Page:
Again we pause to consider the testimony of this word to the doctrine before us. What are the wages of sin? Abad, to perish; shamad, to be destroyed; tsamath, to be cut off. Every figure used concerning the last two words considered in this present article enforce the meaning. The divorcemcnt of man and wife; the complete loss of the unredeemed dwelling house; the vanishing of the stream; the extinction of the tree whose very place could not be found, all alike testify to the truth of the Scriptures, that the wages of sin is death, and give the lie to the vain deceitful philosophy which says, “There is no death, what seems so is transition,” which tells us that death is but life in another place. Oh to believe God! let men call us what they will. It is required in stewards that a man be found faithful.

We have now considered four of the most important Hebrew words used by God in connection with the wages of sin, viz., abad, shamad, tsamath and karath. One or two more words of less frequent usage will complete our studies in this section, and then we must turn to the Greek words used in the N.T.

Kalah.Ä This word is translated by a great many different English words. We give a few of the most important: ” to consume, be consumed, consume away,” 60 times. Other renderings include, ” be accomplished “; ” be finished,” “cease”; ” destroy utterly “; ” utter end.”

Let us look at the way the word is used, apart from the question of future punishment. “On the seventh day God ended His work which He had made” (Gen. ii. 2). Comment is unnecessary here. Totality and completion are clearly expressed by the context in every passage. ” And He left off talking with him, and God went up from Abraham” (Gen. xvii. 22). ” The famine shall consume the land ” (Gen. xli. 30). “The water was spent in the bottle” (Gen. xxi. 15). “My soul fainteth for Thy salvation .. .mine eyes fail for Thy Word” (Psa. cxix. 81, 82). ” I will not make a full end with you ” (Jer. v. 18; xxx. 11). “The consumption decreed shall overflow in righteousness” (Isa. x. 22), “Until the day and night come to an end ” (Job xxvi. 10).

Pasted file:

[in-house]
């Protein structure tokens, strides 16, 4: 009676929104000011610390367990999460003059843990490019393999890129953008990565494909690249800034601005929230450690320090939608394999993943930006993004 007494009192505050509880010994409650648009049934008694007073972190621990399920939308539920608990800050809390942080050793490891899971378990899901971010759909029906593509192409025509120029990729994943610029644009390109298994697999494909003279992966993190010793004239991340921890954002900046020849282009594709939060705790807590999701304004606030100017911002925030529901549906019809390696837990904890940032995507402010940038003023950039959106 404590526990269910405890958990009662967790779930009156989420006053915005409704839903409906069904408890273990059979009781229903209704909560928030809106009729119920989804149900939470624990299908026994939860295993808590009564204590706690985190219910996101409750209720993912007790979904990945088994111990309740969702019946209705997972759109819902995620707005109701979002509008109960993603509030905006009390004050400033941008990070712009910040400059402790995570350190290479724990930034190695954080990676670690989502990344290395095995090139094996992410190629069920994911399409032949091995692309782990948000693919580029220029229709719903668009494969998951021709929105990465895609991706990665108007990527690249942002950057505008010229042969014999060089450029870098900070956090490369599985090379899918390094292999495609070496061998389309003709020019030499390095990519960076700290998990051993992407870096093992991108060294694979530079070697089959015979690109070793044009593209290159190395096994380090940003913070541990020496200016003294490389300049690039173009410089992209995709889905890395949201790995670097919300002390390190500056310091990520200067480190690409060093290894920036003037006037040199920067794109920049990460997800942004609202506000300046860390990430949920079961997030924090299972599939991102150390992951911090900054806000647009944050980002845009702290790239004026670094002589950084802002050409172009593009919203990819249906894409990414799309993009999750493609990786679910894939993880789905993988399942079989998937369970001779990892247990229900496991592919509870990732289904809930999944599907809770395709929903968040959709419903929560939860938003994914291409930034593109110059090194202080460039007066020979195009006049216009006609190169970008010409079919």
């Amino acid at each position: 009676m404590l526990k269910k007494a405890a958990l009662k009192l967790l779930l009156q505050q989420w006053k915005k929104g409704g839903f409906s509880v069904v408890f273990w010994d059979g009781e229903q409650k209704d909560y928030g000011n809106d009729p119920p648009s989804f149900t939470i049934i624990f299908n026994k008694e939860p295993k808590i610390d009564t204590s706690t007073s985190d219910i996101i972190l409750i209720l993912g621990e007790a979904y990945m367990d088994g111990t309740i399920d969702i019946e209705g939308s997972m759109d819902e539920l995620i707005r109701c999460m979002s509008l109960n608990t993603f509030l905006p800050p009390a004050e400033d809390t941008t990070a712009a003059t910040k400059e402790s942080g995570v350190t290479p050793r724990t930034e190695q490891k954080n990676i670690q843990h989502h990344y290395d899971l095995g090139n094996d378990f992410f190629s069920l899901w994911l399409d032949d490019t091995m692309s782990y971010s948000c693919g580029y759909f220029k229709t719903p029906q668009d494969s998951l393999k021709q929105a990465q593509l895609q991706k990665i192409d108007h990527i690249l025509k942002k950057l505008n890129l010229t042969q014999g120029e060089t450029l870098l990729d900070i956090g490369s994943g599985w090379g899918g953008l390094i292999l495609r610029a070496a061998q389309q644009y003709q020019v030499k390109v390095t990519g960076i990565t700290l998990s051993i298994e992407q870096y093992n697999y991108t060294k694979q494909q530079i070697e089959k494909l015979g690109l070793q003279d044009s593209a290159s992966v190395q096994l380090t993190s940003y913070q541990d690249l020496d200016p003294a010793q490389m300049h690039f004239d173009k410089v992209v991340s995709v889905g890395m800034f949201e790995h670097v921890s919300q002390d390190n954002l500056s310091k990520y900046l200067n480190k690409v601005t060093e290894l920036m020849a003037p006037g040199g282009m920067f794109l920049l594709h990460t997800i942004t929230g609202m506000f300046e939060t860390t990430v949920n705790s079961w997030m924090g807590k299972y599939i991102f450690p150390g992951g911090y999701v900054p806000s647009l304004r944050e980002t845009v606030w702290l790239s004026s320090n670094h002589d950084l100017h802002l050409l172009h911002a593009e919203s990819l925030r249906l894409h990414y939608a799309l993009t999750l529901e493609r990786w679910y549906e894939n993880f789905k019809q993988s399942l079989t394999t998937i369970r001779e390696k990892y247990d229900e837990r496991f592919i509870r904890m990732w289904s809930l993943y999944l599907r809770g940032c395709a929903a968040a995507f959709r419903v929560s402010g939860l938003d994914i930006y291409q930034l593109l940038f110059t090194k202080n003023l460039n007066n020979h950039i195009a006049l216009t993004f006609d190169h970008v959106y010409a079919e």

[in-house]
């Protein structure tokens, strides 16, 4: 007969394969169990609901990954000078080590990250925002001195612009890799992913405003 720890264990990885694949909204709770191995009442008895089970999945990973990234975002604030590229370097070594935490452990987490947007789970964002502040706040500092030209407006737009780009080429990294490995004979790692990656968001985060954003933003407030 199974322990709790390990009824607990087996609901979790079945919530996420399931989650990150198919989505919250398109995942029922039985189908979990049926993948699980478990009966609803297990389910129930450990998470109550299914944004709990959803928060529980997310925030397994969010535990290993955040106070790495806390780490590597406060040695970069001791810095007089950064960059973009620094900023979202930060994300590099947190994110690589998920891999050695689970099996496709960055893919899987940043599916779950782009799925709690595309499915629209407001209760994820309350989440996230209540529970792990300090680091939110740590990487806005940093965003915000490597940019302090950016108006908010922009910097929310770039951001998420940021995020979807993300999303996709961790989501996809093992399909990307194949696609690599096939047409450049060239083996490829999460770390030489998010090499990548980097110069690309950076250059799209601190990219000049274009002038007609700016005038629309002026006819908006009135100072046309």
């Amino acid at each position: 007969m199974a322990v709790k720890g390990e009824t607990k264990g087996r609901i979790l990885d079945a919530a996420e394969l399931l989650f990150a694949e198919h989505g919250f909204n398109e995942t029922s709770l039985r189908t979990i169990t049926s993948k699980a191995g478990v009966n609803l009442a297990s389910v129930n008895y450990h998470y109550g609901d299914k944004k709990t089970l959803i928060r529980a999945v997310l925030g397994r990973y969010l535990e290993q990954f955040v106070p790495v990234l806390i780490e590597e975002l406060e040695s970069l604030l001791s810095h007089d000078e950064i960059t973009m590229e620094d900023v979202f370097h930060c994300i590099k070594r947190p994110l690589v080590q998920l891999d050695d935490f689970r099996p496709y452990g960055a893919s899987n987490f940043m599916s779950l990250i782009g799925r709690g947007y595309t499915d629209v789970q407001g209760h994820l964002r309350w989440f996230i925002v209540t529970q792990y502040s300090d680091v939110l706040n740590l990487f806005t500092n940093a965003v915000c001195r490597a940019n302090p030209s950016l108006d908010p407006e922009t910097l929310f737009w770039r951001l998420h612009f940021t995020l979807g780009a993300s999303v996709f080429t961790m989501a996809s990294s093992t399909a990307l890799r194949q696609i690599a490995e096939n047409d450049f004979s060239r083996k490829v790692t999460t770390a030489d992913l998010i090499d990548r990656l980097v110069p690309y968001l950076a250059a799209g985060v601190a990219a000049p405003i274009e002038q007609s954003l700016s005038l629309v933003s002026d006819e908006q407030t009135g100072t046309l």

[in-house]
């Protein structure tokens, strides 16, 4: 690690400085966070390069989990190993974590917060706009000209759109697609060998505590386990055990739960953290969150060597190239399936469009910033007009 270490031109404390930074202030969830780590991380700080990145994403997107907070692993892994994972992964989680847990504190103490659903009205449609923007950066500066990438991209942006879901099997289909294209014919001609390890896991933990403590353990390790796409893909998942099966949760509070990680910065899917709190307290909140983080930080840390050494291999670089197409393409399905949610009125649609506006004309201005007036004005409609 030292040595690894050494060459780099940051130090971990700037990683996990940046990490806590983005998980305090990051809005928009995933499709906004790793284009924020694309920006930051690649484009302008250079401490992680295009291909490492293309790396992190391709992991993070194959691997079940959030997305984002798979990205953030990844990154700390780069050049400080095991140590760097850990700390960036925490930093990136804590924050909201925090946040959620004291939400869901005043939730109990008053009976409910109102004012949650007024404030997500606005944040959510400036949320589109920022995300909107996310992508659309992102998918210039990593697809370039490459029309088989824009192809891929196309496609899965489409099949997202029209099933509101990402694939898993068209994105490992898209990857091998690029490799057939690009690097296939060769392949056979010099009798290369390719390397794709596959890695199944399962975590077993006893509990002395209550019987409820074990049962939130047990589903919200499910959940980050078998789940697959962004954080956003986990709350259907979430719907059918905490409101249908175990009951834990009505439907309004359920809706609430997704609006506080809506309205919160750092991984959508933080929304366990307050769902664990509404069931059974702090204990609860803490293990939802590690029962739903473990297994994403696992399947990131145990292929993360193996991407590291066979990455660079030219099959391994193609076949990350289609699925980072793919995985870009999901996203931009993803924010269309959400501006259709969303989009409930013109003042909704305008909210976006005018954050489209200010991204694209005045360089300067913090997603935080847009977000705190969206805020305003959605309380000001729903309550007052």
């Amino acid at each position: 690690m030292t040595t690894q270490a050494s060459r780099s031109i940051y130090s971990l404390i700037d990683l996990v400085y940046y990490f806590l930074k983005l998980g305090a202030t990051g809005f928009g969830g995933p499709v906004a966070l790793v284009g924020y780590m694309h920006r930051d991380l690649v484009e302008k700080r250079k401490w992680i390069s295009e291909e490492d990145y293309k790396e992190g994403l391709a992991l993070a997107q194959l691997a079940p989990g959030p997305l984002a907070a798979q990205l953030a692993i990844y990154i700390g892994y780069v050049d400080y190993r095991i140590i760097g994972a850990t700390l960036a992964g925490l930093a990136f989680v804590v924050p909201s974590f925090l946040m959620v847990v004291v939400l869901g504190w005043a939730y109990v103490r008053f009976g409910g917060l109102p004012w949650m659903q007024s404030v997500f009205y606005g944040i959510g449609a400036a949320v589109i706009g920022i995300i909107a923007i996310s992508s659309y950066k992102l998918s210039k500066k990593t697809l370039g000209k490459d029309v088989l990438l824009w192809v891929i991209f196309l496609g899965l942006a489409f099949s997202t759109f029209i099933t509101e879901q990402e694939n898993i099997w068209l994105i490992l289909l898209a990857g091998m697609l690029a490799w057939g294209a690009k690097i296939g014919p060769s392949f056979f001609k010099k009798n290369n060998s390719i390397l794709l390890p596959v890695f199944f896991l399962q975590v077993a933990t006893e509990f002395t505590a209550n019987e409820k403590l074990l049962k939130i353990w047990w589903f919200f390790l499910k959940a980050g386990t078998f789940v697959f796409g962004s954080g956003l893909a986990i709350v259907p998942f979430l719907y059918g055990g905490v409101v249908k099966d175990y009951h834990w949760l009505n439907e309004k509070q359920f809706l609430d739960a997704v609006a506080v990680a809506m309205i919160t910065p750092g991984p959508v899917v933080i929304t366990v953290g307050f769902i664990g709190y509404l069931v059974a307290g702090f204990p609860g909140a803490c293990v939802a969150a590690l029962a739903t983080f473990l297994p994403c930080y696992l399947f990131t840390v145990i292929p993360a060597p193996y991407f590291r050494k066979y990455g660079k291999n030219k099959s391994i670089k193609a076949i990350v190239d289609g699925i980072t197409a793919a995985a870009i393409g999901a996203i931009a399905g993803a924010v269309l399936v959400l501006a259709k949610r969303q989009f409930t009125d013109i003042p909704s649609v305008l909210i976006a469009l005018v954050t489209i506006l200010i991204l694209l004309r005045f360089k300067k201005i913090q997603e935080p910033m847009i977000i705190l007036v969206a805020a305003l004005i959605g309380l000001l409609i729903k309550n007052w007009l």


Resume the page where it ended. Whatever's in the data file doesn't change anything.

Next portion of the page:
The underlying idea of the word kalah may be seen in the fact that kol is the Hebrew word for ” all ” and ” every.” It signifies, as we have observed, totality and the utter end. It is the word used by the Lord when He said to Moses, ” Let Me alone,that I may consume them” (Exod. xxxii. 10), or as in Num. xvi. 21, 41, ” That I may consume them in a moment.” The Psalmist uses this word when speaking of the ungodly. ” Consume them in wrath, consume them that they may not be ” (Psa. lix. 13). The added words, ” that they may not be” amplify the inherent meaning of the word ” consume.” Again, in Psa. xxxvii. we read, ” But the wicked shall perish (abad) and the enemies of the Lord shall be as the fat of lambs; they shall consume (kalah), into smoke shall they consume away ” (kalah). Here we have not only the figure of the utter consumption of fat by fire, but also the parallel word ” perish,” which we have considered together in the first paper of this series.

Perhaps the passage in the A.V. which gives a complete idea of the nature of the word is Zeph. i. 18, ” Neither their silver nor their gold shall be able to deliver them in the day of the Lord’s wrath; but the whole land shall be devoured (akal) by the fire of His jealousy: for He shall make a speedy riddance of all that dwell in the land.”

Evil is not to be forever; God’s universe is to be cleansed; He shall gather out of His kingdom all things that offend; He will make a speedy riddance of evil. Again we pause to consider yet another word used by the Lord in relation to the wages of sin, and again the unfailing testimony is borne by the Scriptures to the fact, that to perish, to destroy, and to consume, in their primary meanings are everywhere the words used by God to describe the penalty of sin.